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  1. #11
    ⒺⓉⒷ Eric B's Avatar
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    Quote Originally Posted by ptgatsby View Post
    I wouldn't say 'SLOAN' is more accepted anywhere, as far as I know. The Big Five (IPIP/NEO) is.

    No, it doesn't help understand people at all. The research done with it is getting there (notably the extraversion and neuroticism parts), but regardless, it's more about finding what people influence, or how our behaviours influence outcomes.

    It is better at answering "What personality traits tend to lead to less happy relationships" and "what personality traits tend to make more money", but that's just because it's used for that. I would say that as far as instruments go, both are pretty valid (granted, IMO, the nature of development of the five factor models makes it a better choice for this function). It's the dichtomies and lack of normalization in MBTI that makes it less suitable. It's still used but not nearly as much in academic circles(you can order research from CAPT.)

    Eric: I didn't think Step II included the neuroticism scale. I know they did research into it (and I think it was dropped for including in Step III, which is suppose to resolve the J/P issues) but I thought they never released a test that measured it, formally. When did this come out, and is it integrated into any of the major forms being used?
    It's not step II (which is the same four dichotomies, broken down into five subscales, as you can see in my signature image). It's another instrument, the Type Differentiation Indicator (Form J) that adds Comfort-Discomfort. It also uses subscales, however.
    Someone who knows more about this, and likes both Step II (EAR) and TDI was telling me the history of it. If I got it correctly, it seems Myers, et al. at one point worked with subscales, including those that tied in with C/D, but it was all dropped, among other things, because C/D was seen as too negative. Now, with competition from FFM, they have renewed interest in it.

    Information on steps II, III and TDI are here:
    Myers-Briggs Type Indicator - Wikipedia, the free encyclopedia

    You can also see a factor analysis, here:
    http://harvey.psyc.vt.edu/Documents/...tzSIOP2003.pdf

    And CPP and CAPT offers the Form J. Otherwise, it is not commonly used outside clinics, I believe: The Forms of the MBTI Instrument - CAPT.org CPP Product Detail - MBTI Type Differentiation Indicator - Form J (C)

    Step II wasn't "dropped" for Step III as far as I know. All the variations seem to be offered side by side (you can see them all on the CPP site) depending on what the users want.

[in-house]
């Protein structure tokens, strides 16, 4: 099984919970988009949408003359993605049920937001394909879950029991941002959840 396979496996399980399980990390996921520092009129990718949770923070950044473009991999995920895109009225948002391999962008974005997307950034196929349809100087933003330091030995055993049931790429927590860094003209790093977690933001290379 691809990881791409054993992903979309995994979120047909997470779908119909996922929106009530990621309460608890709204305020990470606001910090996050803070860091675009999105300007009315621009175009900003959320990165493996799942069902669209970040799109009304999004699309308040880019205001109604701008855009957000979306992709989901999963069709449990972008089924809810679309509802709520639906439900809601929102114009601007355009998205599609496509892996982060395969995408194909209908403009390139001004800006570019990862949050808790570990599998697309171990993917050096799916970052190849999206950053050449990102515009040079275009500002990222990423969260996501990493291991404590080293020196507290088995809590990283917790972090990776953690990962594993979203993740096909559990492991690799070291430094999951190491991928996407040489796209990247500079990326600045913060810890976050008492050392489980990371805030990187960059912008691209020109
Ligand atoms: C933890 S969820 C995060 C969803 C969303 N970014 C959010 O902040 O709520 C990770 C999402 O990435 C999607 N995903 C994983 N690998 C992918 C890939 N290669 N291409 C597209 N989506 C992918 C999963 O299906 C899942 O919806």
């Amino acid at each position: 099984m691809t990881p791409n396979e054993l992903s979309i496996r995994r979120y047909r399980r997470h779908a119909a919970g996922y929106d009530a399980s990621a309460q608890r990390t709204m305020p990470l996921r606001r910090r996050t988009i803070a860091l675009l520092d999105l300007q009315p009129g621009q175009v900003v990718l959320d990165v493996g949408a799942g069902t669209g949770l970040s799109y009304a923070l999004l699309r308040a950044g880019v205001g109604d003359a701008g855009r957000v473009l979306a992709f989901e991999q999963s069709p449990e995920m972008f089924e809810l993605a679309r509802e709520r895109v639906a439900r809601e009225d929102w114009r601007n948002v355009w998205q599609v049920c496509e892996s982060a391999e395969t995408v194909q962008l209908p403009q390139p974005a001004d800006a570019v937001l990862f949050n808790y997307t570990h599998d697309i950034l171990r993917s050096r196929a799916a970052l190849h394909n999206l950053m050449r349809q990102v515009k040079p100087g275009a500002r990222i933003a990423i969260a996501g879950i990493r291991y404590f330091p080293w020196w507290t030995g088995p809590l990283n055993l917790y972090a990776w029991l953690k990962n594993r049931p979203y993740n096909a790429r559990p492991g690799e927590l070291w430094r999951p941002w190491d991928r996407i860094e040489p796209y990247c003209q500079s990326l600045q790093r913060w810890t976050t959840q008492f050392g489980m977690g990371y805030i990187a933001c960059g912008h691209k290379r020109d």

Funny you mention "normalization", because I've seen someone criticize Step II for using "normed" data. I would assume that is what you were referring to. I don't know anything about the data collection methods, but from what I understand, that involved some sort of comparison of different people's scores or something? I myself don't know why that would be either a strike for or against an instrument.

    BTW, SLOAN appears to be basically the same as the Big Five, with some renaming of a few of the factors. It technically, if not completely would fit into the category of the "Five Factor Model".

    Here, BTW, In the course of searching, I found a good sample of the objections raised against typology:

    OBJECTIONS TO TYPOLOGIES

    The MBTI is not alone in using a typology to represent continuous data. As discussed above, most dichotomies from which typologies are created involve imposing an artificial division on continuous, normally distributed scores. The resulting dichotomy does not accurately reflect the true nature of the underlying trait.

    HR staff familiar with the MBTI or other typologies observe that organization members usually respond favorably to the test results because their type "seems right" ("Now I know me!") and they start seeing others in terms of the handy type scheme ("Now I know you!"). This experiential validation often obscures issues related to the typology's departure from usual psychometric practices. Typologies also tend to foreclose on further exploration of personality dimensions because the instrument seems so comprehensive in its explanations.

    One additional problem is encountered with typologies. When moving from a simple dichotomy to a two-way typology there is some blurring of the relative contribution of each of the dimensions in shaping the individual's orientation. This loss of information on the magnitude of scale scores becomes even more pronounced when using a four-variable dichotomy as in the case of the MBTI. To illustrate, since the magnitude of scores is not maintained, an ESTP with a very high S tendency is described in exactly the same way as an ESTP with an S score that barely tipped in the S direction because both have the same type, ESTP.

    Current Status of Typologies

    What is the current status of type approaches to personality? Bolz (1977) related the decline in serious interest among personality researchers in the once-popular personality typologies on the difficulty of finding psychological variables that conform to categorization. Mendelsohn, Weiss, and Feimer (1982), after an extensive review of typological literature, state that "there does not seem to be any typology in personality research that is demonstratably more than a simplifying way of talking about complex, continuous data" (p. 1157). They further caution that typologies are even more tenuous where more than one personality dimension is involved (as is the case with the MBTI). They go on, however, to acknowledge the communications convenience of typologies, but with the following cautions: